Coombabah lakelands Conservation Area

Coombabah lakelands Conservation Area

While walking the Coombabah Boardwalk, I wondered how I could access the opposite bank, the bird-life seemed to be prolific on the southern bank of Coombabah Creek, their melodious songs almost hypnotic, and that’s how I saw it on the day.
Unfortunately life gets in the way and it was 12 months before I investigated the location again.

Firstly I checked out Google maps and did a quick search for information and was ready to go. This time I took my Dad along he is in his eighties and very fit.
Rain Tree Glen – Access Point
We accessed Coombabah Lakelands from Rain Tree Glen; there is an additional access point at shelter road, check out the Gold Coast City Council information at this link. The gates are opened at 6am and closed at 6pm so take note in the summer.
Started at Wallaby Circuit
We pulled in at the first parking bay and headed along Wallaby Circuit, but my aim was to reach the southern bank of Coombabah Creek the place where I heard all those melodious bird songs.

Easter Grey Kangaroo
What a surprise this area is… the track opened up to grassland, the mob of Kangaroos grazing on the grass was amazing. We were flabbergasted! There were plenty of Jills (females) but those bucks (males) were big!

They were watching us intently and weren’t in a hurry to move, probably protecting their mob. Not a place I would wander about on my own, there are many trails leading through the bush and places to explore.

I’ve never seen so many kangaroos in one place in my life…

Enjoy your kangaroos or wallabies – but from a distance.

Living with kangaroos and wallabies
“It is also important to know how you should behave around kangaroos and wallabies.

The following information can help to make living near kangaroos and wallabies a safer and fascinating experience.
Enjoy your kangaroos or wallabies – but from a distance. If you enter an area where kangaroos or wallabies live, give them as much space as possible.

If you see one, stay away from it and watch how it behaves. If it moves toward you, or shows signs of being aggressive, move away (even if it is only looking for food or human contact, a kangaroo or wallaby may still become aggressive).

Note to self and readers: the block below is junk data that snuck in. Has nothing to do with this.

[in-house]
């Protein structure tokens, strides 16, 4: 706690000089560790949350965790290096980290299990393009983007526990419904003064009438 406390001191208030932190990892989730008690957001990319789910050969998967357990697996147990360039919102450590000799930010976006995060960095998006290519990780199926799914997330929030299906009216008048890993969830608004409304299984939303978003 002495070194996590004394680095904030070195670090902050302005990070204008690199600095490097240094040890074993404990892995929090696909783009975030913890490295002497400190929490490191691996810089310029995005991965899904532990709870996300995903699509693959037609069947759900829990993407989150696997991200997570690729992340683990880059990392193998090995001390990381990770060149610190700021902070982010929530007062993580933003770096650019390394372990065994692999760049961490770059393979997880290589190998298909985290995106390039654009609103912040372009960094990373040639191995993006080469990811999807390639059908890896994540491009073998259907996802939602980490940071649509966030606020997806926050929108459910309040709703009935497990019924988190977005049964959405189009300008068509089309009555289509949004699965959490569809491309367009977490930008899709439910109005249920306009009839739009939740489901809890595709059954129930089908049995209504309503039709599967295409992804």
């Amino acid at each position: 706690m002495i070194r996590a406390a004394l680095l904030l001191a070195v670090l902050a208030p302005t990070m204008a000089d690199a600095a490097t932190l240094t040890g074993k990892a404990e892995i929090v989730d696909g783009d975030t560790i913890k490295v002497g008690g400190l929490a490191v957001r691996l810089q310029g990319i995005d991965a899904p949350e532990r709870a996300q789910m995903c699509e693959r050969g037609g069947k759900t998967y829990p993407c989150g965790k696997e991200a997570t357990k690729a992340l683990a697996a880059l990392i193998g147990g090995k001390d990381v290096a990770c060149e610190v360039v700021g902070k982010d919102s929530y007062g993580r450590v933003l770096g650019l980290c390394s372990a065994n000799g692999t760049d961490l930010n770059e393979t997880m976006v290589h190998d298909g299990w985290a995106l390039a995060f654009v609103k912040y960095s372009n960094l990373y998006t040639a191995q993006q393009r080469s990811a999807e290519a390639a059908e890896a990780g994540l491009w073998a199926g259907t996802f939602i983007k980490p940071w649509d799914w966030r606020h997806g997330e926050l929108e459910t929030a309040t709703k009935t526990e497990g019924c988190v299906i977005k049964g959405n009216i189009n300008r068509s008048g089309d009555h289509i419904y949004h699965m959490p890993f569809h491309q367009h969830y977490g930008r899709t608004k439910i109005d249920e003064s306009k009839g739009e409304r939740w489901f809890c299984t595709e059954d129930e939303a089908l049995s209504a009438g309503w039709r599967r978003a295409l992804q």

Don’t act aggressively towards the kangaroo or wallaby, as this will simply reinforce the idea that you are a threat”. Quote:

Print out the map of the walking trails
You can obtain a map of the location at this link, scroll down the page and print it out for reference, it’s a great map of the area and it will help you keep your bearings.

It prints out in black and white which is very considerate.GCCC-Coombabah Map

Check this link for a printable copy
We started walking on the Wallaby Circuit but ended up on Melaleuca walking track, precisely where I wanted to be, heading for the banks of Coombabah Creek and the spot I saw 12 months prior.

The weather was deteriorating fast and by the time we arrived at the creek we were on the Boundary track, I was disappointed because it started pouring down so we had to abandon our adventure at Coombabah Lakelands for another day. A number of kookaburras started laughing in the trees above, a fitting moment I thought.

Damp and wet day at Coombabah Creek
With our adventure for the day ending we made our way back, we were already soaked through so there was no point in hurrying we continued along Boundary track back to the car.

This track appropriately named, skirted the Conservation Area and we again encountered many Kangaroos, this time a buck… bigger than the one we saw on the heathland.
Definitely a place to visit again, but make sure you’re not alone and you are carrying some wet weather gear, if it looks like rain.
Plan a weekend adventure at Coombabah Lakelands Conservation Area…

9 Responses to Coombabah lakelands Conservation Area

  1. […] for some distance. Check this post out for more details. The bushland opposite is part of the Coombabah Lakelands Conservation Area, which is full of wildlife and a great day out. After you have finished exploring the boardwalk, […]

  2. On Shelter road. The new bird viewing platform that looks over the fence into the ponds at the sewage treatment works is fabulous. It allowed me to view pelicans. black-wing stilts, swans, plumed-whistling ducks, black-fronted dotterels, whistling kite white-breasted sea-eagle, brahminy kite osprey and many more. Plus the koala in the tree above the platform was an extra special bonus

  3. why do you suggest not to do the trials alone? Are they so dangerous?

    I am traveling alone to Australia in August and i would like to do the walk

    • Hi Nik

      No it isn’t dangerous, but you should be cautious around wildlife… in this case there are some very large kangaroos. I have been there a number of times and a couple of weeks back took a group of 15 people without incident. When I wrote this post it was the first time I had been there and couldn’t believe the amount of wildlife. There were a couple of big bucks who watched us intently because the females had their joey’s. Download the map and make sure you walk the Melaleuca, I have a short video on my Instagram feed.

      Have a wonderful holiday…


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